Advertising mistakes

Not carrying out A/B tests for your online advertising (Google Ads, Bing Ads, Facebook Ads, etc.)

Making mistakes happens to everyone, but when it comes to advertising, there is a simple trick: A/B testing, also known as “Split Testing”. It’s like trying two different recipes to find out which one you like best. Creating two versions of an ad and then changing one small thing in the second (whether it’s the target audience, an image, a video, or text) helps you know which one works better.

Making decisions based on facts, like the results of these A/B tests, rather than relying solely on guesswork or instinct, is the key to improving your conversion rates. This gives added assurance that what you are doing is actually having a positive impact.

Errors linked to natural reference

Stick to Yoast SEO for your pages’ SEO

Installing the Yoast plugin on your website is a good start to organizing your content, but be careful, this is not the end of your SEO strategy journey. Yoast is like a travel guide, but it doesn’t cover every aspect of the vast world of SEO:

Truly understand your audience:

Yoast cannot decode the thoughts of its target audience. It doesn’t say exactly how they look for information. Take the time to understand your search behavior.

No magic recipe for keywords:

Yoast doesn’t give you the best-performing keywords for your page on a silver platter. It can help you, but it takes extensive research to find the ones that work best for you.

No Ranking or Traffic Guarantee:

Yoast cannot promise the top spot in search results. This requires working on key elements like backlinks, technical SEO, and user engagement.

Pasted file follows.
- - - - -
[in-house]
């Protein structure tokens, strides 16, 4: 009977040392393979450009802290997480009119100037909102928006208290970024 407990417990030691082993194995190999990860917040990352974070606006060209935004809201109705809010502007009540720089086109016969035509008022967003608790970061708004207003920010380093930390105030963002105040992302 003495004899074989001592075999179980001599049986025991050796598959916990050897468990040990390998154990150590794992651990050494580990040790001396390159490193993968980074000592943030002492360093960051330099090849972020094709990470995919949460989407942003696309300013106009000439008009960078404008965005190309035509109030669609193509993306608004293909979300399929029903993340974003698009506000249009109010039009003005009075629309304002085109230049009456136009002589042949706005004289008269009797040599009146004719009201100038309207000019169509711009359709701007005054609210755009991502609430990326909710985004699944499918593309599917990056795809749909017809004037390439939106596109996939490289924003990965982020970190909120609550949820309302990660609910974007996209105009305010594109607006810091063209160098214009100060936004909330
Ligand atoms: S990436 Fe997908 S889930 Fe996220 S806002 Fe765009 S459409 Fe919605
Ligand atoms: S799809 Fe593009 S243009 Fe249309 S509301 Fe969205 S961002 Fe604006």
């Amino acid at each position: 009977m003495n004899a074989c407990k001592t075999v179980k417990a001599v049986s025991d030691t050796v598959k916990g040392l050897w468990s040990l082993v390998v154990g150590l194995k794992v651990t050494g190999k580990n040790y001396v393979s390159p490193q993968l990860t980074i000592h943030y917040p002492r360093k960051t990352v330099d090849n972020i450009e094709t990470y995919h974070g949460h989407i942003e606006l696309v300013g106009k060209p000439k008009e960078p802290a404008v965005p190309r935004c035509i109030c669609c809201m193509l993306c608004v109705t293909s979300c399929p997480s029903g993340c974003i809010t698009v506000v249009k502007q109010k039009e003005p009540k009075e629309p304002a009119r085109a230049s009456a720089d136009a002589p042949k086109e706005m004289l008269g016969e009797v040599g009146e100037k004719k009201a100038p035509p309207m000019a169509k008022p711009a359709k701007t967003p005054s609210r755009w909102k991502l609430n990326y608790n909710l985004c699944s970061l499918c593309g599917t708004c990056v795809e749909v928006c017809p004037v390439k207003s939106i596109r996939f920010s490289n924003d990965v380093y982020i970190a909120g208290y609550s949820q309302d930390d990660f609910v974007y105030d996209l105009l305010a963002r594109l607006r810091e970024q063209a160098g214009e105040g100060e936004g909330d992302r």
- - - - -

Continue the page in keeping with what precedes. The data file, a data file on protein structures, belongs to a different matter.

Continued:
Thinking that the natural reference is made all at once

Viewing natural referencing as a one-time step that only needs to be implemented once is a common mistake. Not only are search engine algorithms constantly evolving, but so are SEO criteria.

Furthermore, it is not enough to create a blog linked to your website, publish 20 articles on it for its launch and then let it run, for your website’s SEO to take off. Natural referencing is long-term work that never stops and requires regular monitoring.

Search engines take more than just keywords and backlinks into consideration. They analyze the speed of your website, whether it is optimized for mobile, the user experience and, of course, the quality and regularity of content publication.

Keep an eye on changes in search engine algorithms to stay in the race, because natural SEO is a marathon, not a sprint.

Visual and other image errors

Don’t call a professional for your photos and videos

It is said that “a picture is worth a thousand words” and in the world of marketing this has never been more true. Investing heavily in photography and video is an opportunity to create an instant connection with your audience.

Visuals are not just images, they are visual stories. A good photo or video can tell a story, evoke emotions and create a powerful connection with your potential visitors.

Good images have the power to attract attention. They are like visual magnets that capture attention, which is essential to stand out in the world of tourism where competition is fierce.

In the tourism sector, visuals are much more than accessories. They are the key to selling experiences. A well-chosen photo can be the starting point of an adventure for someone. Proof of this is the exponential use of platforms such as Instragram, TikToK, YouTube and Pinterest by travelers and tourism stakeholders.